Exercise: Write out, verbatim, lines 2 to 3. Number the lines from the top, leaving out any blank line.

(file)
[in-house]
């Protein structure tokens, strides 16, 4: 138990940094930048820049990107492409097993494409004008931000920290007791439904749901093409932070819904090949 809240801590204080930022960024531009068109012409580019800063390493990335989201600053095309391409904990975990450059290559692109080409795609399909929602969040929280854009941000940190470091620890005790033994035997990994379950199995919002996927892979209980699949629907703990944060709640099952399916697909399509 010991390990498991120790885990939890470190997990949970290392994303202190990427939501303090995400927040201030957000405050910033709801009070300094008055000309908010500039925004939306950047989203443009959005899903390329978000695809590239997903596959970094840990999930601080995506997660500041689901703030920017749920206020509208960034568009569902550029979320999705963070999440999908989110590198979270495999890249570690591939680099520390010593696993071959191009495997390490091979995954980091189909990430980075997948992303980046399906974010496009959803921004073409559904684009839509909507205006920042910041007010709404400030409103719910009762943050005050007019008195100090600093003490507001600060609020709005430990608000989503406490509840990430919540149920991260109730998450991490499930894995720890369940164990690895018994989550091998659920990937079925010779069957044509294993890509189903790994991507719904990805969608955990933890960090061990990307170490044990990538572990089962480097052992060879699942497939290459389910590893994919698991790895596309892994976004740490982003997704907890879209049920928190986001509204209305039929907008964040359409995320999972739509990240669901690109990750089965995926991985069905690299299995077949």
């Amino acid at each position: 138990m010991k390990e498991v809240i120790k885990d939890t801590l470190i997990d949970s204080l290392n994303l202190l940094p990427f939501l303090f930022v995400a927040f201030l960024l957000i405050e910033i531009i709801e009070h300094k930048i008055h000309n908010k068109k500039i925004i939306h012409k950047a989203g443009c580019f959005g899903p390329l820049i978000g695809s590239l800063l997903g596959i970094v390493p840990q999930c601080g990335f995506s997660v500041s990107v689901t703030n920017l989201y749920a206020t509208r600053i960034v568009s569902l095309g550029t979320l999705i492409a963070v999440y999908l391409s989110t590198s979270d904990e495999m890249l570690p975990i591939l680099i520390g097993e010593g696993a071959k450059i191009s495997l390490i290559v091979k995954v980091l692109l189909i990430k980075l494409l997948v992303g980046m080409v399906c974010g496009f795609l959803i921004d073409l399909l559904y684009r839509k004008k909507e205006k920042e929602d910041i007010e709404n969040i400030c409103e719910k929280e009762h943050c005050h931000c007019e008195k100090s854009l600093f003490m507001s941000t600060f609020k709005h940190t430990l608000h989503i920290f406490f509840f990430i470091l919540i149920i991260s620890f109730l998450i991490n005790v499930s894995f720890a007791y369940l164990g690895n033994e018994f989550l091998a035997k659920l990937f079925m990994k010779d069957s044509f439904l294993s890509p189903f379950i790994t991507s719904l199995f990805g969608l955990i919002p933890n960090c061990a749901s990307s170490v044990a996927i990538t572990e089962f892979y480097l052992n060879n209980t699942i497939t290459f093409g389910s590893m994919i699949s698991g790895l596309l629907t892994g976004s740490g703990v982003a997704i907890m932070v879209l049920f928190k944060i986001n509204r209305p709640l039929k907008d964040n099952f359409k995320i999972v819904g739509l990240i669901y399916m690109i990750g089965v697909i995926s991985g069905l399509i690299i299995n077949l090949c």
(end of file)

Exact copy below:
């Protein structure tokens, strides 16, 4: 138990940094930048820049990107492409097993494409004008931000920290007791439904749901093409932070819904090949 809240801590204080930022960024531009068109012409580019800063390493990335989201600053095309391409904990975990450059290559692109080409795609399909929602969040929280854009941000940190470091620890005790033994035997990994379950199995919002996927892979209980699949629907703990944060709640099952399916697909399509 010991390990498991120790885990939890470190997990949970290392994303202190990427939501303090995400927040201030957000405050910033709801009070300094008055000309908010500039925004939306950047989203443009959005899903390329978000695809590239997903596959970094840990999930601080995506997660500041689901703030920017749920206020509208960034568009569902550029979320999705963070999440999908989110590198979270495999890249570690591939680099520390010593696993071959191009495997390490091979995954980091189909990430980075997948992303980046399906974010496009959803921004073409559904684009839509909507205006920042910041007010709404400030409103719910009762943050005050007019008195100090600093003490507001600060609020709005430990608000989503406490509840990430919540149920991260109730998450991490499930894995720890369940164990690895018994989550091998659920990937079925010779069957044509294993890509189903790994991507719904990805969608955990933890960090061990990307170490044990990538572990089962480097052992060879699942497939290459389910590893994919698991790895596309892994976004740490982003997704907890879209049920928190986001509204209305039929907008964040359409995320999972739509990240669901690109990750089965995926991985069905690299299995077949």
């Amino acid at each position: 138990m010991k390990e498991v809240i120790k885990d939890t801590l470190i997990d949970s204080l290392n994303l202190l940094p990427f939501l303090f930022v995400a927040f201030l960024l957000i405050e910033i531009i709801e009070h300094k930048i008055h000309n908010k068109k500039i925004i939306h012409k950047a989203g443009c580019f959005g899903p390329l820049i978000g695809s590239l800063l997903g596959i970094v390493p840990q999930c601080g990335f995506s997660v500041s990107v689901t703030n920017l989201y749920a206020t509208r600053i960034v568009s569902l095309g550029t979320l999705i492409a963070v999440y999908l391409s989110t590198s979270d904990e495999m890249l570690p975990i591939l680099i520390g097993e010593g696993a071959k450059i191009s495997l390490i290559v091979k995954v980091l692109l189909i990430k980075l494409l997948v992303g980046m080409v399906c974010g496009f795609l959803i921004d073409l399909l559904y684009r839509k004008k909507e205006k920042e929602d910041i007010e709404n969040i400030c409103e719910k929280e009762h943050c005050h931000c007019e008195k100090s854009l600093f003490m507001s941000t600060f609020k709005h940190t430990l608000h989503i920290f406490f509840f990430i470091l919540i149920i991260s620890f109730l998450i991490n005790v499930s894995f720890a007791y369940l164990g690895n033994e018994f989550l091998a035997k659920l990937f079925m990994k010779d069957s044509f439904l294993s890509p189903f379950i790994t991507s719904l199995f990805g969608l955990i919002p933890n960090c061990a749901s990307s170490v044990a996927i990538t572990e089962f892979y480097l052992n060879n209980t699942i497939t290459f093409g389910s590893m994919i699949s698991g790895l596309l629907t892994g976004s740490g703990v982003a997704i907890m932070v879209l049920f928190k944060i986001n509204r209305p709640l039929k907008d964040n099952f359409k995320i999972v819904g739509l990240i669901y399916m690109i990750g089965v697909i995926s991985g069905l399509i690299i299995n077949l090949c």